2.7 Reflecting on explanations of ‘abnormal’ development: the case of dyslexia
We can draw the following general conclusions about cognitive and biological explanations of abnormality from the material presented above.
Both cognitive and biological accounts of dyslexia are offered as theories which explain the behavioural difficulties that are observed. While some theories may dominate accounts of a given condition (e.g. the phonological deficit hypothesis), and may result in influencing the nature of interventions, they are still only theories and always need to be validated by consistent empirical evidence.
Any single level of description, taken in isolation, will provide an incomplete account of what may cause the behavioural symptoms. Evidence and theories from different levels of description give a fuller account of a condition and better reflect the systemic nature of dyslexia.
Research evidence provided at one level of description can support a theoretical idea offered at a different level. For example, the evidence suggesting that people with dyslexia show neurological abnormalities in the magnocellular visual pathway (biological evidence) lends support to the visual deficit hypothesis (cognitive explanation).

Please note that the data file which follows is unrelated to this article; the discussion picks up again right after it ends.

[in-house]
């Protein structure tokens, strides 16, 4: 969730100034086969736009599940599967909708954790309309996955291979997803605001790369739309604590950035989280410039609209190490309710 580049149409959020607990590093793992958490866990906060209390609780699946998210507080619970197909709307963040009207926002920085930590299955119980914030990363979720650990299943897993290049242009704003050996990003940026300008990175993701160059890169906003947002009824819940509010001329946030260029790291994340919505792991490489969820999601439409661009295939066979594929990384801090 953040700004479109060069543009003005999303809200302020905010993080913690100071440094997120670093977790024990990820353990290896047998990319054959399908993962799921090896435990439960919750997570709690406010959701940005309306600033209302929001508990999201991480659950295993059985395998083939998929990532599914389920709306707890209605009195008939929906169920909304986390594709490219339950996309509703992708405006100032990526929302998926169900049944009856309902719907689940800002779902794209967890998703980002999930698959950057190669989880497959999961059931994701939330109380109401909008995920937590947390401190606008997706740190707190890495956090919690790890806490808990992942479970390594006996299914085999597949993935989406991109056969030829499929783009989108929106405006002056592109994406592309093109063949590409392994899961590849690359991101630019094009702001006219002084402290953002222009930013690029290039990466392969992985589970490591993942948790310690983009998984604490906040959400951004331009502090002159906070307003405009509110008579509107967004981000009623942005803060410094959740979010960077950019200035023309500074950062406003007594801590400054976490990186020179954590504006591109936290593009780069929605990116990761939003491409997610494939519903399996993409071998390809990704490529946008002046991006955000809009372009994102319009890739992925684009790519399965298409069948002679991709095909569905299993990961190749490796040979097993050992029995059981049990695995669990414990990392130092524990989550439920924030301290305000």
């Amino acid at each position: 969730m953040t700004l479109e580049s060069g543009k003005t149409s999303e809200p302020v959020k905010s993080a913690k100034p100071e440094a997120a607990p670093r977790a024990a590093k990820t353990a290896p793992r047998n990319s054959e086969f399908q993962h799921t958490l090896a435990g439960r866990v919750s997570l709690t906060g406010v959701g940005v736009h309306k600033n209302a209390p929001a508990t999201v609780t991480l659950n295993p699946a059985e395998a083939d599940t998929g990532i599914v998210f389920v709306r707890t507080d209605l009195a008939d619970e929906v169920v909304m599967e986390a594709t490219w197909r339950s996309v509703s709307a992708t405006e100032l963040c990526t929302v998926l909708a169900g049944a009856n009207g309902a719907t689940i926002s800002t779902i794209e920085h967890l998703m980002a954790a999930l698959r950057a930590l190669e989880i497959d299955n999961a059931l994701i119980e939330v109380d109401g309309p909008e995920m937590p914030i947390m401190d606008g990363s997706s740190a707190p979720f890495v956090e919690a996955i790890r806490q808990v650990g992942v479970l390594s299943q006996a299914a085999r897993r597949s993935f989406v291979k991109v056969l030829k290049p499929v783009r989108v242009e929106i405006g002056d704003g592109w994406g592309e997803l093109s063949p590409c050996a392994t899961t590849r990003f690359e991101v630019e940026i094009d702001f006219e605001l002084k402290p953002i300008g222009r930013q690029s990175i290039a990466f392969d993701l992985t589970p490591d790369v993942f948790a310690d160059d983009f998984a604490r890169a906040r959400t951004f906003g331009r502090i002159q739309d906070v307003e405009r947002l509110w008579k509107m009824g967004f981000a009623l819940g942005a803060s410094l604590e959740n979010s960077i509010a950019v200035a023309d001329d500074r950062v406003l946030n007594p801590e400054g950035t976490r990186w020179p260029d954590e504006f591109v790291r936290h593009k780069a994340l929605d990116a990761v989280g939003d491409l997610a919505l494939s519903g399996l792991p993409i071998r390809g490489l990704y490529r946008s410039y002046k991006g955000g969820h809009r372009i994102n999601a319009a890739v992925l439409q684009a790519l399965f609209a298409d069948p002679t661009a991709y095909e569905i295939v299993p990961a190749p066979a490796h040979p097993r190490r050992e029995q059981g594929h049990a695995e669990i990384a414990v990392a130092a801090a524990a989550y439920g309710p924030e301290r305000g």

The case of dyslexia illustrates a general finding that few conditions are caused by a single biological problem, which affects a single cognitive process, which in turn results in a consistent set of behavioural symptoms. Within most conditions there will be a good deal of potential variability in the symptoms manifested, the cognitive processes affected and the biological factors proposed to explain them. This is because human behaviour is the product of the complex interplay between cognitive and other processes, influenced by a whole range of interconnected and modifiable biological systems. Our ‘environment’ (physical, psychological and biological) can impact on all these levels and either exacerbate or temper the severity of the condition as a result.
Summary of Section 2
Theoretical explanations of ‘abnormal’ development conditions need to take into account behavioural, biological, cognitive and environmental evidence.
Cognitive explanations of dyslexia include deficits in phonological awareness, visual perception and automatisation of skills.
Biological explanations of dyslexia refer to observed abnormalities in brain architecture, perceptual pathways and biochemistry.
External environmental explanations are specifically excluded from current definitions of dyslexia. However, evidence suggests that certain home and school environments can contribute to successful reading development.